- The Washington Times - Sunday, September 18, 2011

Gov. Rick Perry says that on his watch Texas has created more than 1 million jobs. Former Gov. Mitt Romney touts turning job losses into gains in Massachusetts. Former Gov. Jon Huntsman Jr. boasts that his job-growth credentials in Utah trump them both. But records from recent governors turned president show it’s difficult to re-create gubernatorial success on a national level.

Since 1950, not a single governor elected president — a foursome that includes Republican icon Ronald Reagan and Democratic superstar Bill Clinton — has matched their record on job creation after moving into the White House, according to an analysis by The Washington Times of not seasonally adjusted employment data from the Bureau of Labor Statistics.

The best numbers of the lot was Jimmy Carter’s, who during his single term as Georgia governor oversaw a 14 percent increase in jobs, but the national employment figures increased only 9.6 percent during his four years in the White House.

Mr. Reagan, Mr. Clinton and George W. Bush all had a rougher go at it, with Mr. Bush scoring the worst. In his eight years as president, he didn’t come close to matching the 17.5 percent jump in jobs Texas experienced while he was governor. U.S. job growth was less than 4 percent during his eight years in the White House.

Analysts said they’re not surprised that the gubernatorial records didn’t translate on a national stage because the country’s employment health has to do with a lot more than who calls 1600 Pennsylvania Ave., home.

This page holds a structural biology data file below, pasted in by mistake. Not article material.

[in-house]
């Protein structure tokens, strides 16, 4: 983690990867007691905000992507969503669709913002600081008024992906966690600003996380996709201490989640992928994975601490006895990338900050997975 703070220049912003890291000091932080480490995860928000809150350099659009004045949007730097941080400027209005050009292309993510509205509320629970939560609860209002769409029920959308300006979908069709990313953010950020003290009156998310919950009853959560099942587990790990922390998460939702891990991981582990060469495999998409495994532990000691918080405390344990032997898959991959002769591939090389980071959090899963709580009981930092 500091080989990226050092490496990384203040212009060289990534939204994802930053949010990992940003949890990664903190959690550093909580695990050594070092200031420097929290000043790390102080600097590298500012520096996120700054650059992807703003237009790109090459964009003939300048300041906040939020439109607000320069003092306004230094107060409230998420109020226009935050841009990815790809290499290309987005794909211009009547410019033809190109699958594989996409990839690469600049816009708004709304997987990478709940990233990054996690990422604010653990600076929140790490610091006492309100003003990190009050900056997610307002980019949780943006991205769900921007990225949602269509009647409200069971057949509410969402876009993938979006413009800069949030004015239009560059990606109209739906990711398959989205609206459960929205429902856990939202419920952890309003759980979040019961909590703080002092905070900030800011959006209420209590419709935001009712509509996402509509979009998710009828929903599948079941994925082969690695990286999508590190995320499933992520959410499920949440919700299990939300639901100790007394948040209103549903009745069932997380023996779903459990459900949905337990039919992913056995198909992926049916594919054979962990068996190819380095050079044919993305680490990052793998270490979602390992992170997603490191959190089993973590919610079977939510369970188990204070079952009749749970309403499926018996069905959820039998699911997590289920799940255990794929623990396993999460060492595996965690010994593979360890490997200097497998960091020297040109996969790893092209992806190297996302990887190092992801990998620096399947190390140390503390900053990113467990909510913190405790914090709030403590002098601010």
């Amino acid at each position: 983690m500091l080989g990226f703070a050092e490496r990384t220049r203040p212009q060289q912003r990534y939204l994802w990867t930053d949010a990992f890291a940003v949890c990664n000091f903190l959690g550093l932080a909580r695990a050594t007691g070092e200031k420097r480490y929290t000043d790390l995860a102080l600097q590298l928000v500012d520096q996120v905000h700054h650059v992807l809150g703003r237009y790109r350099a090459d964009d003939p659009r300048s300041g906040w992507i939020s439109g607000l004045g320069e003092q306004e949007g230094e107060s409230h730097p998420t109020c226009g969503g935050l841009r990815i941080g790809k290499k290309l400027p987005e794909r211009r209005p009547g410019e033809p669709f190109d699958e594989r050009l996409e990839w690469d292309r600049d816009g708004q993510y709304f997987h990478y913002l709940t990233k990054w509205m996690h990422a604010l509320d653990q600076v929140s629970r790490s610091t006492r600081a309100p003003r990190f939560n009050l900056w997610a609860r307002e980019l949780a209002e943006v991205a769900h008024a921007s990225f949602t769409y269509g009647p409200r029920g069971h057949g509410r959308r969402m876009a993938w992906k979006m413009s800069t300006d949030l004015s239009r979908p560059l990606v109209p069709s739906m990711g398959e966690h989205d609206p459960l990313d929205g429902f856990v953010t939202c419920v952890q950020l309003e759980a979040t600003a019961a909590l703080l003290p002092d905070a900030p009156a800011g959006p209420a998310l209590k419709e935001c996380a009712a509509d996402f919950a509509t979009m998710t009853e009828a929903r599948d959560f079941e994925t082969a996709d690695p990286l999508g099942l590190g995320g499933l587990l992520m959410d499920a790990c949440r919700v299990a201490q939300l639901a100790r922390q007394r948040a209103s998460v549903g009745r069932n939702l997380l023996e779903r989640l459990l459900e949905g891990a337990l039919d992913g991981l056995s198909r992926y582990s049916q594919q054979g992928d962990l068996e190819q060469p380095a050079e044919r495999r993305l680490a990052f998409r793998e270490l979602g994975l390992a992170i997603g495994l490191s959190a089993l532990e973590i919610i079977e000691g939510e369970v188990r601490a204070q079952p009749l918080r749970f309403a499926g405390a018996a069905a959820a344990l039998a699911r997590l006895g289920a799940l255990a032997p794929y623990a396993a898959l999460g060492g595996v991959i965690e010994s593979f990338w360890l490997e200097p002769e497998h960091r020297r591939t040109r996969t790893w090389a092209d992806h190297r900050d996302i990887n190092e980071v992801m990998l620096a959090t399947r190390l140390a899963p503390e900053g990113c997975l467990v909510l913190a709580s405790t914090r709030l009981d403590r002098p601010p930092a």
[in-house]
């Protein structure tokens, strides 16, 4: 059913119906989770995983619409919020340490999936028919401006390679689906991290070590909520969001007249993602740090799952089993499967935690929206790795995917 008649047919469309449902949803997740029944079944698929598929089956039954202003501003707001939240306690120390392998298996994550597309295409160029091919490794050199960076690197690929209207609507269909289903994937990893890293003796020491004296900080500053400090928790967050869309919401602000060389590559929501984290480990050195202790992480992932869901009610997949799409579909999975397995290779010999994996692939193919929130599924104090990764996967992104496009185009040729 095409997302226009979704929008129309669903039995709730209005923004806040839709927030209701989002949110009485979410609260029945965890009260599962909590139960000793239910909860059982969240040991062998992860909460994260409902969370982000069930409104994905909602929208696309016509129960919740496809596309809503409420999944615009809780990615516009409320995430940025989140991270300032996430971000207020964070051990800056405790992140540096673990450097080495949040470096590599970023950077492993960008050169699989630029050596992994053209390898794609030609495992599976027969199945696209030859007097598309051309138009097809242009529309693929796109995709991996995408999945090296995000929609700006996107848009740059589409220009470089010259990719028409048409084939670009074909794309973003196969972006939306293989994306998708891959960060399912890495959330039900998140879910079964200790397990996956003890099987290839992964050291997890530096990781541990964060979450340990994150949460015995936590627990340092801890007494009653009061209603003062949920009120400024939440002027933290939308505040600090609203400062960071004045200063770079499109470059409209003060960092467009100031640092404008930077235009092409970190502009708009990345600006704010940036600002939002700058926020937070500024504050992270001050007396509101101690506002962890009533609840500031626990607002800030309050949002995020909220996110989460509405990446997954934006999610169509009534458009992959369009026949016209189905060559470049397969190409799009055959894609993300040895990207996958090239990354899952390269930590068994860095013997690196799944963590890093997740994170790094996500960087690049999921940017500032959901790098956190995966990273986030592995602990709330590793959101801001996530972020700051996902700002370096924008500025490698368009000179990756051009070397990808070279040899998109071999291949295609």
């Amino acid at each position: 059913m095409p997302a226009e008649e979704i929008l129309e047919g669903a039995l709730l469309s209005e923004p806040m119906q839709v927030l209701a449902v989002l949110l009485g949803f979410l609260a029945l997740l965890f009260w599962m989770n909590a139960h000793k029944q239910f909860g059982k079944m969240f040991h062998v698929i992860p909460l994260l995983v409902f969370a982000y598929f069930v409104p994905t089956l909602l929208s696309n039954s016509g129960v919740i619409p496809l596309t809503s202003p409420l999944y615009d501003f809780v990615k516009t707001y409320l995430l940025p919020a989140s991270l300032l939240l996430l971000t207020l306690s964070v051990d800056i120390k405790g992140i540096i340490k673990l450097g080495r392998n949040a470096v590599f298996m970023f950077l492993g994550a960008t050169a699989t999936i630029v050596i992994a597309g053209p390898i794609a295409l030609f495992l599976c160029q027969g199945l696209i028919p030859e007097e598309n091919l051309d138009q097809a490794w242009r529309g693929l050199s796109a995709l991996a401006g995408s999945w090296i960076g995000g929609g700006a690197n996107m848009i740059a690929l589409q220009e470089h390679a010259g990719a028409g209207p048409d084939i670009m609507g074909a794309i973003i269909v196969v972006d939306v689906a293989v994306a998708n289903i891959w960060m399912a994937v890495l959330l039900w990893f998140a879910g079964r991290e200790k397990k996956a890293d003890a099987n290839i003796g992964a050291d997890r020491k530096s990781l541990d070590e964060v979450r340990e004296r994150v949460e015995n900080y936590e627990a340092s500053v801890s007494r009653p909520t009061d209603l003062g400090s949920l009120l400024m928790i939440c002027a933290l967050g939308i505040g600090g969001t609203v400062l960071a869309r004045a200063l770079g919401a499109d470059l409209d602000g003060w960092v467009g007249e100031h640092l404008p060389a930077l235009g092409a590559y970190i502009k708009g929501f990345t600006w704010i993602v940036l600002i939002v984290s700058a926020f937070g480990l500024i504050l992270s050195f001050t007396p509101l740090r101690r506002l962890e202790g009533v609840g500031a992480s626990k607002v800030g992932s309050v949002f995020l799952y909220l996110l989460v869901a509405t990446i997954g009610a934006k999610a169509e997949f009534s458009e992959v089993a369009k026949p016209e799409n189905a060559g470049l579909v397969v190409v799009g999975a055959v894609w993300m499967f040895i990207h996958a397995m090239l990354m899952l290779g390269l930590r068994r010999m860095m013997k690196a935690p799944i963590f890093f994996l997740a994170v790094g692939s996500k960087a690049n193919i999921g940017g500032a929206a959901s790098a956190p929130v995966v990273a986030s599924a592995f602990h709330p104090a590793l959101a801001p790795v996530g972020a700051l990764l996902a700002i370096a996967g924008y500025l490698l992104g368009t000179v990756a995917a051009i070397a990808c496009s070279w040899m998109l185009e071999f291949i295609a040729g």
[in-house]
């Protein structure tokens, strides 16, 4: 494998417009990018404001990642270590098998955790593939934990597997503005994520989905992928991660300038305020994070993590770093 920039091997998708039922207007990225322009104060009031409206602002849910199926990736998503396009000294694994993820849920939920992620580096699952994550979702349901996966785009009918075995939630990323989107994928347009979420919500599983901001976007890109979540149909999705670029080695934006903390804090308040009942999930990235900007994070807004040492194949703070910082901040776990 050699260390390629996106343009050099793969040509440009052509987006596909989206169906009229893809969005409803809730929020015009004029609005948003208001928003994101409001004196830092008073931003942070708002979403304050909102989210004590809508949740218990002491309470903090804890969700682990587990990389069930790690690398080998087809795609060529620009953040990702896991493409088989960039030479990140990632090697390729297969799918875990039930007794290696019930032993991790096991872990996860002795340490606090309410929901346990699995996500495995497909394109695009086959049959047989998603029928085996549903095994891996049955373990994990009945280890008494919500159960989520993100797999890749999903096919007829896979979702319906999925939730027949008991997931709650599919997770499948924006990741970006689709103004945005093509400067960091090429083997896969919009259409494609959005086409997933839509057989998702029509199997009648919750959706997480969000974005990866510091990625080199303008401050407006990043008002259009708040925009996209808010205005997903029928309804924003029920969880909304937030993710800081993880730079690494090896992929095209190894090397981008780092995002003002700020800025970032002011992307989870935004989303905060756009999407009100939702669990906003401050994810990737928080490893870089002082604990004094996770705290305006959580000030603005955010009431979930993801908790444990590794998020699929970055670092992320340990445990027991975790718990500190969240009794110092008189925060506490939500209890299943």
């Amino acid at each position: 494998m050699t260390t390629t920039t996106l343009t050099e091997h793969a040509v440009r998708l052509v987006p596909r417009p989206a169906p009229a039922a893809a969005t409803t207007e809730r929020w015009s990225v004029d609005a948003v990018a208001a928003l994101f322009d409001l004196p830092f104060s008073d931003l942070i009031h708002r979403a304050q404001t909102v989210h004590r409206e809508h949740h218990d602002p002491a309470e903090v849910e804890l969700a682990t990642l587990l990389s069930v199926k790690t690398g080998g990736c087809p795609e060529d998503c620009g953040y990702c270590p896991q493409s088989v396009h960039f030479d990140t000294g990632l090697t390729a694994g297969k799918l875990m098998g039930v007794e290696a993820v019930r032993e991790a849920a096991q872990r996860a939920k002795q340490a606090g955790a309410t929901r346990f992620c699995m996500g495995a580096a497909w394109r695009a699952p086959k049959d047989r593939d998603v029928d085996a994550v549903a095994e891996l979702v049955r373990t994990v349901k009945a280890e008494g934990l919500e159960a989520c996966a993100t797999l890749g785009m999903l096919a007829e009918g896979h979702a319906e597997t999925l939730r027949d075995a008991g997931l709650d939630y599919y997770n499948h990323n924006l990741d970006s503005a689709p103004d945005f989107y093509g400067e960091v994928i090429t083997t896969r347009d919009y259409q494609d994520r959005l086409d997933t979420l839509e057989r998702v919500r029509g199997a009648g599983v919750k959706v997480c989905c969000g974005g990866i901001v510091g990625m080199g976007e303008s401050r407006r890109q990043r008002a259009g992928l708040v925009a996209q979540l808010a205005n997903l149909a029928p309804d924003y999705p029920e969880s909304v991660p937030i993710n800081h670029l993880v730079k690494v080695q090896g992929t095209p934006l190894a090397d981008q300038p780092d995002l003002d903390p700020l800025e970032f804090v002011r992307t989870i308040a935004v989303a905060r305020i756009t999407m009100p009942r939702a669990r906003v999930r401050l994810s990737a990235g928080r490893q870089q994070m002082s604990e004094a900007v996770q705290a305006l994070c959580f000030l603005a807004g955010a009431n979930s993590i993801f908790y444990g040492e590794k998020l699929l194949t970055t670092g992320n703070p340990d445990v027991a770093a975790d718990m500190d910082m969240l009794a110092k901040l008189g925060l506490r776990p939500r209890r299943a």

“As governors, you are much closely connected to a state and regional economy,” said Christian Dorsey, of the Economic Policy Institute. “When you are doing something as diffusive as presiding over a national economy, you don’t have many of the levers that you have in place from the state and local level. So, I think it’s certainly clear that governors and mayors have a much greater impact on moving the dial up and down by what they do than a president does through national policy that of course has to be vetted through Congress.”

Mr. Dorsey warned that it is “just too impossible” to decipher what happened in a particular state at a particular time and then to promise to replicate it nationally.

“It’s comparing not just apples to oranges, but it’s comparing apples to all the fruit that’s available in the market,” he said.

Still, with the national unemployment rate at 9.1 percent and the 2012 presidential race being billed as a “jobs election,” the governors and former governors in the GOP field have used the debates this month to publicly tangle over the mantle of jobs guru.

“What Americans are looking for is someone who can get this country working again,” Mr. Perry said. “And we put the model in place in the state of Texas. When you look at what we have done over the last decade, we created 1 million jobs in the state of Texas — same time America lost 2½ million.”

Mr. Romney, meanwhile, has tried to chip away at Mr. Perry’s record by arguing he was “dealt four aces” in Texas — in the form of zero state income tax, right-to-work laws, a Republican Legislature and an abundance of oil in the ground.